April 8.292. Court Minutes of the East India Company. Bargain concluded with Harman for jewels. Gratuity of 5l. to Signor Jeronimo, a converted Portugal Jesuit, now taking his journey to the universities. All the ships fallen down gone about last night; most of the Expedition's crew come up to receive imprest money; all men ordered to remain with their ships for the future. Complaints against Johnson, master of the Discovery, for having formerly made off with a ship and cargo entrusted to his custody by Thomas Newport, who had taken it as a prize in Barbary, and with having sold the same to his own advantage: also with having engaged himself to the King of Denmark in the Indies; also with blaming the Company at a public inquest dinner of St. Peter's parish, Cornhill, in their differences with the Dutch Company. Wherefore the Court would not send Dodmore Cotton and Sir Robert Sherley with him, but resolved to send them in the Blessing and the Persian Ambassador with Johnson in the Discovery. Agreed that the Persian Ambassador should go by barge on Tuesday next to Gravesend, where one coach only should attend him, and so by land to Dover. Committee appointed to accompany the Ambassador and put him aboard the ship. Thomas Hanson to have recourse, at his request, to the Treasury books, to assist him in collecting the Company's debts. Complaint of Richard Williams, interpreter, on behalf of the Persian Ambassador of the disorder and quarrellings almost every night between the steward and the Company's servants appointed to attend said Ambassador; the steward sent for and sharply reprehended for his ill government. Report of Mr. Governor that he attended Lord Conway and the Lord Treasurer and acquainted them with the resolution of the Court not to lend Sir Robert Sherley money on his jewels; that besides their inability the truth was they desired to have nothing to do with him. His Lordship seemed to be discontented at this answer, wishing the Company had accommodated Sir Robert's request. The Governor then pressed for the King's letter to the King of Persia, and was promised the Company should have it, yet told him the King would not suffer the Persian Ambassador to go till Mr. Cotton and Sir Robt. Sherley were ready, to which Mr. Governor replied that their ships were fallen down and that the Company be freed from blame it through the negligence of the Ambassadors the ships depart without them, and that if the Ambassador stayed it must not be at the Company's but at his own charge. Mr. Governor then attended the Lord Treasurer at his house in Clerkenwell, who although his Lordship had resolved to receive the sacrament that morning spoke with him and heard the Company's answer, who replied that it they would not pleasure Sir Robt. Sherley in this kind it would cost the King 1,000l. but the Governor having delivered thus much thought it not fit for the occasion aforesaid to press this business any further, but took his leave. The Court then took knowledge that the King had refused to feast or give any present to the Persian Ambassador Some proposed to give cloth and commodities, others money, which being put to the question resolved to bestow upon him 400 angels in a golden purse and a standing cup, value 20 marks and a cup of Nuremburg work weighing 49 oz. being offered at 6s. 4d. the oz., it was bought and a warrant ordered for the said 100 angels and plate. Burt's own bond to be taken without a surety; his request that he might not sign the endorsement for restraint of private trade refused. Richard Williams, the Persian Ambassador's interpreter, entertained by the Company at 13s. 4d. per month. Meeting on purpose to treat with the Persian merchant at his own request; he declared that he was commissioned to buy for the King of Persia certain commodities and toys which he cannot find in London; wherefore he wished the Company to buy and pay him for his silk and he will be gone, otherwise he will run away and leave the silk behind him. This strange language and unexpected resolution put the Court to an admiration, but it was remembered that his brain is a little cracked, and that this distemper may grow upon him, so he was told the Company understood he had purposed to stay in England a year or two, that they could not buy the silk thus off hand, though he offered to take whatever they pleased, be it in cloth, earth, or a handful of ashes, and he desired a passage in one of their ships. Debate whether the Persian had power to dispose of these silks and whether the Company might safely buy, as the King of Persia might make reprisals on their property if his goods were undersold to them; neither ought they to make, the first offer; the merchant asserted his full power to treat, but the Court observing strange passages to fall from him wished him to advise better of this business, and so it was deferred for further consideration. 7½ pp. [Ct. Min. Bk. VIII. 355–362.]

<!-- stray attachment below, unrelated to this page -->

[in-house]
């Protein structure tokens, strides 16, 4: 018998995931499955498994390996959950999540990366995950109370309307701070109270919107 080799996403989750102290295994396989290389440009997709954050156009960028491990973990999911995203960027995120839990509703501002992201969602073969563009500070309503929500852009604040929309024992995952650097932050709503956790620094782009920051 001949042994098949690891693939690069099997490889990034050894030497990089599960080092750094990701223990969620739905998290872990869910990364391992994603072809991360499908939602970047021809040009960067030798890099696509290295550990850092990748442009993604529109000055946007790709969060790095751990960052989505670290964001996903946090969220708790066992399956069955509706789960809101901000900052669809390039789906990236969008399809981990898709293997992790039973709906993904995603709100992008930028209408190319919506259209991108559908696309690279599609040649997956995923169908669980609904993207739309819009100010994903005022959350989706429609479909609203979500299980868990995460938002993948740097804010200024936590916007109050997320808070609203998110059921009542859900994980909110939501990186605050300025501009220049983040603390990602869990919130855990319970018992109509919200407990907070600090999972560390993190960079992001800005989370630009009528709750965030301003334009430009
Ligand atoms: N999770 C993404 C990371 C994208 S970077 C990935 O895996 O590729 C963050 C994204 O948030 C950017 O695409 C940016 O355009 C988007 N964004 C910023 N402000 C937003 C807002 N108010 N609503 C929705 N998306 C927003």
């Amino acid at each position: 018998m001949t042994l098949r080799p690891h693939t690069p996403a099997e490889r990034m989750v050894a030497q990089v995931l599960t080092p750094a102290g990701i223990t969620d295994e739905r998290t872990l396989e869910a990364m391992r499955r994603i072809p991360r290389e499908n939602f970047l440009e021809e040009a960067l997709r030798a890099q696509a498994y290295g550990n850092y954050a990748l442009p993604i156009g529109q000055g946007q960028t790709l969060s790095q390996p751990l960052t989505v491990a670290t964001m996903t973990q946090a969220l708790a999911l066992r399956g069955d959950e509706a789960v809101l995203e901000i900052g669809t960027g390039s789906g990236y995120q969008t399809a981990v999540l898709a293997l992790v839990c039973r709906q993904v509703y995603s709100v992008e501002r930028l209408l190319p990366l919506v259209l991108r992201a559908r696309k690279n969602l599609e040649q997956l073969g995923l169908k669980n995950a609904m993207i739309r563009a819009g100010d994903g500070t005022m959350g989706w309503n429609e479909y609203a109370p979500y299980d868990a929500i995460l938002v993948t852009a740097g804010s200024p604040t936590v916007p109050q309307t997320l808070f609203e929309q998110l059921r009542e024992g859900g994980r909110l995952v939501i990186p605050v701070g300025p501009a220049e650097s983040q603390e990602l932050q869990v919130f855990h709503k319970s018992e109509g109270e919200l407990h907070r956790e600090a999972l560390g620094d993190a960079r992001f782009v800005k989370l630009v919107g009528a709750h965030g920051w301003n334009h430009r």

April.293. Warrant to pay to Dodmore Cotton, Esq., appointed his Majesty's Ambassador to the King of Persia 40s. per diem from the 2nd April until his return to his Majesty's presence, and to advance such sums from time to time as shall be thought fit, to be afterwards defalked upon his said entertainment. ¼ p. [East Indies, Vol. IV., No. 9.]